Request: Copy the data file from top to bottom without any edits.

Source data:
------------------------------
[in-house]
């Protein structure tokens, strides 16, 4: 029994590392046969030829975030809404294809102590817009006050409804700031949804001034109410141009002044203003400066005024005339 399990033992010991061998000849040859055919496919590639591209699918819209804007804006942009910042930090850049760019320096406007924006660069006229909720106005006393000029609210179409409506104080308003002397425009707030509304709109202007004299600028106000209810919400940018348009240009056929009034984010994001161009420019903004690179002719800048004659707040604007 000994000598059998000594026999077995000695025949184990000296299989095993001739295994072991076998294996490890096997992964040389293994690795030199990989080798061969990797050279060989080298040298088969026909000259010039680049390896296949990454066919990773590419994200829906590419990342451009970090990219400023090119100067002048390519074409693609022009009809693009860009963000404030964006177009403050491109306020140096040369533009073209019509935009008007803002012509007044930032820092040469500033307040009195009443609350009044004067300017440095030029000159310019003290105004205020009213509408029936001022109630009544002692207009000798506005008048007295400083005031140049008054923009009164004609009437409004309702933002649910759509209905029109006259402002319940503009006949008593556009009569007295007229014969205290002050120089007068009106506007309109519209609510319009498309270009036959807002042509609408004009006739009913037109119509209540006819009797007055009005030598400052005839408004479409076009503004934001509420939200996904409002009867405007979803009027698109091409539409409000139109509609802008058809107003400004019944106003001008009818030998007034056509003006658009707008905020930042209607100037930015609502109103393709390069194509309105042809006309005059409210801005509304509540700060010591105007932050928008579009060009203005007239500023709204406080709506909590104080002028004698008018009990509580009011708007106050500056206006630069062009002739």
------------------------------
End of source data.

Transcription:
[in-house]
């Protein structure tokens, strides 16, 4: 029994590392046969030829975030809404294809102590817009006050409804700031949804001034109410141009002044203003400066005024005339 399990033992010991061998000849040859055919496919590639591209699918819209804007804006942009910042930090850049760019320096406007924006660069006229909720106005006393000029609210179409409506104080308003002397425009707030509304709109202007004299600028106000209810919400940018348009240009056929009034984010994001161009420019903004690179002719800048004659707040604007 000994000598059998000594026999077995000695025949184990000296299989095993001739295994072991076998294996490890096997992964040389293994690795030199990989080798061969990797050279060989080298040298088969026909000259010039680049390896296949990454066919990773590419994200829906590419990342451009970090990219400023090119100067002048390519074409693609022009009809693009860009963000404030964006177009403050491109306020140096040369533009073209019509935009008007803002012509007044930032820092040469500033307040009195009443609350009044004067300017440095030029000159310019003290105004205020009213509408029936001022109630009544002692207009000798506005008048007295400083005031140049008054923009009164004609009437409004309702933002649910759509209905029109006259402002319940503009006949008593556009009569007295007229014969205290002050120089007068009106506007309109519209609510319009498309270009036959807002042509609408004009006739009913037109119509209540006819009797007055009005030598400052005839408004479409076009503004934001509420939200996904409002009867405007979803009027698109091409539409409000139109509609802008058809107003400004019944106003001008009818030998007034056509003006658009707008905020930042209607100037930015609502109103393709390069194509309105042809006309005059409210801005509304509540700060010591105007932050928008579009060009203005007239500023709204406080709506909590104080002028004698008018009990509580009011708007106050500056206006630069062009002739």